After capturing the attention of 3- and 4-year-olds with her story about a visit to a museum, a Rhodes College student asks the group to discuss their recent visit to the Children’s Museum of Memphis. Big smiles come across the children’s faces, and hands go up. She hands one boy a bell—which serves as a prompt that he is now the speaker—and he commences to share his adventure that includes a lion eating pizza. The children also have been learning about words that rhyme, and a girl says with a giggle, “Yummy, tummy!”
The story circle is one of the many exercises offered at the Summer Success kindergarten readiness program at the Porter-Leath Head Start center on American Way. The free camp was offered from June 4 through June 29 and again from July 9 through Aug. 3.
“Many pre-K camps are focused on one or two areas, but we are taking a very comprehensive approach that involves building emotional and social skills in addition to academic skills,” says Dr. Kiren Khan, camp director and assistant professor of psychology at Rhodes. “I have conversations with my team about building the children’s resilience, building confidence, building self-esteem. The children learn how to follow directions and play with their peers. They are engaged in exercises involving counting, comparing sizes and quantities of objects, and writing their names. Storytelling is a big focus of the program, and the children are regularly exposed to shared book reading sessions. They gain familiarity with telling and retelling structured stories, which is predictive of later reading.”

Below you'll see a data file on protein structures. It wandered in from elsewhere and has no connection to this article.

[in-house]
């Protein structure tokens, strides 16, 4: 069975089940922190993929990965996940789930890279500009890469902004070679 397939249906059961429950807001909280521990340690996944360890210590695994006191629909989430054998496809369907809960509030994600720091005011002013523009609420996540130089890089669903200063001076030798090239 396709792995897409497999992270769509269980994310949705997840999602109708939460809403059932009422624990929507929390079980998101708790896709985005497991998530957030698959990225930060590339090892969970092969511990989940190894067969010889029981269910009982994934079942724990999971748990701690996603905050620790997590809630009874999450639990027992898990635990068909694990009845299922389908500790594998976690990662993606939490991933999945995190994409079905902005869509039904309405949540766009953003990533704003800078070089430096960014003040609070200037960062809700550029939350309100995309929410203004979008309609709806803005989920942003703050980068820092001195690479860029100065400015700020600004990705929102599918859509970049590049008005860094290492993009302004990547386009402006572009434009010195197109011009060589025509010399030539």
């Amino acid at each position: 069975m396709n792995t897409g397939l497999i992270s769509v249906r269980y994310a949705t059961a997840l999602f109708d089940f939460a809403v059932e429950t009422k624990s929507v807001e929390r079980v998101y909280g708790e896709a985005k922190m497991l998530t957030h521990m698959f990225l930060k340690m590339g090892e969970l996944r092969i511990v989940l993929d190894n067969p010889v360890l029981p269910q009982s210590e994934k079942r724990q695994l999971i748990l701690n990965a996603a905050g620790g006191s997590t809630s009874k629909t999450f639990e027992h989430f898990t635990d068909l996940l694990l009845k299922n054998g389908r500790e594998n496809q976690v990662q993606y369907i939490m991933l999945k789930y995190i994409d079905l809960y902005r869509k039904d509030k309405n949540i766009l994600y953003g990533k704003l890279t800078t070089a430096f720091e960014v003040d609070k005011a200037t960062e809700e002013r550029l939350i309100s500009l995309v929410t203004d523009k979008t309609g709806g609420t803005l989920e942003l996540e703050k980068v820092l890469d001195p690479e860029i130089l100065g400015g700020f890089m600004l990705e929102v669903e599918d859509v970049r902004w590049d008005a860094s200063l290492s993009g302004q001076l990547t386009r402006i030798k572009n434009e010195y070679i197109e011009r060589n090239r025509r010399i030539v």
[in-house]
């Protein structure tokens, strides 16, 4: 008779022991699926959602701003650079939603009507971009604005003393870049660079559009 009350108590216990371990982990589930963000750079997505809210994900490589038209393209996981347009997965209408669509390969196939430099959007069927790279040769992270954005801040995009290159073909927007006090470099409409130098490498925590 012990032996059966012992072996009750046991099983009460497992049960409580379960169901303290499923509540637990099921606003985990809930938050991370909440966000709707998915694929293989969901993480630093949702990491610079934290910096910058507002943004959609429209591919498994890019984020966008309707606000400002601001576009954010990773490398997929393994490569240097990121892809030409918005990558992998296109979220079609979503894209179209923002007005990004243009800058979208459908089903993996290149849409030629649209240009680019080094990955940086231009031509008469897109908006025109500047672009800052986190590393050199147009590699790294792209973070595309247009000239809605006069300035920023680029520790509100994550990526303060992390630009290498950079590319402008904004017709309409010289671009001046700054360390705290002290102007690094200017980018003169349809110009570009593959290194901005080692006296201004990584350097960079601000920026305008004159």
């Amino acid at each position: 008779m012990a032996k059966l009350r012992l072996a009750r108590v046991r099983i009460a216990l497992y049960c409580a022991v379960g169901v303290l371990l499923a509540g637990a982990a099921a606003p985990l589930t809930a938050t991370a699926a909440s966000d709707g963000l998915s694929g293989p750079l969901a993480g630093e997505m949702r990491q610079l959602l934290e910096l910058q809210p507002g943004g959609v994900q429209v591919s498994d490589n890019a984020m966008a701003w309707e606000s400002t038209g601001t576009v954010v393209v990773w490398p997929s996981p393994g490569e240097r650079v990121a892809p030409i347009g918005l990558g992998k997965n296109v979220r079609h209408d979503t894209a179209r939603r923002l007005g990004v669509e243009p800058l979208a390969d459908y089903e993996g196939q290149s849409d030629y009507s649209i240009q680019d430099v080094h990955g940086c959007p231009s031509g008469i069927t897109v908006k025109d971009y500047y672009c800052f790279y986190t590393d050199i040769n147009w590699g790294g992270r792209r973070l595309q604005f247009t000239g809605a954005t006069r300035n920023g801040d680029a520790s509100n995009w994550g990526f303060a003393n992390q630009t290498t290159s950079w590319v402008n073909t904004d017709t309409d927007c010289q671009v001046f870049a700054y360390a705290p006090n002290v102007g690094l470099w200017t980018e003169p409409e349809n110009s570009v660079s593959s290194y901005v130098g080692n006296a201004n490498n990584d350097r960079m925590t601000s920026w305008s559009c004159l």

Khan’s research interests include developmental and cognitive psychology, early childhood education, and narrative development in young children. She came to Rhodes in the fall of 2017 after her post-doctoral work at The Ohio State University, where together with her post-doctoral mentor and principal investigator on the original project, Dr. Laura Justice, she wrote a grant for the kindergarten readiness program. Khan worked closely with Justice to develop the Summer Success camps for children residing in mixed income, urban neighborhoods and with limited early childhood education experience. The development phase consisted of conversations with researchers, principals, teachers, parents, and community partners to better understand the needs of key stakeholders in early childhood education. The pilot sessions were supported by The Schoenbaum Family Center and The Crane Center for Early Childhood Research and Policy.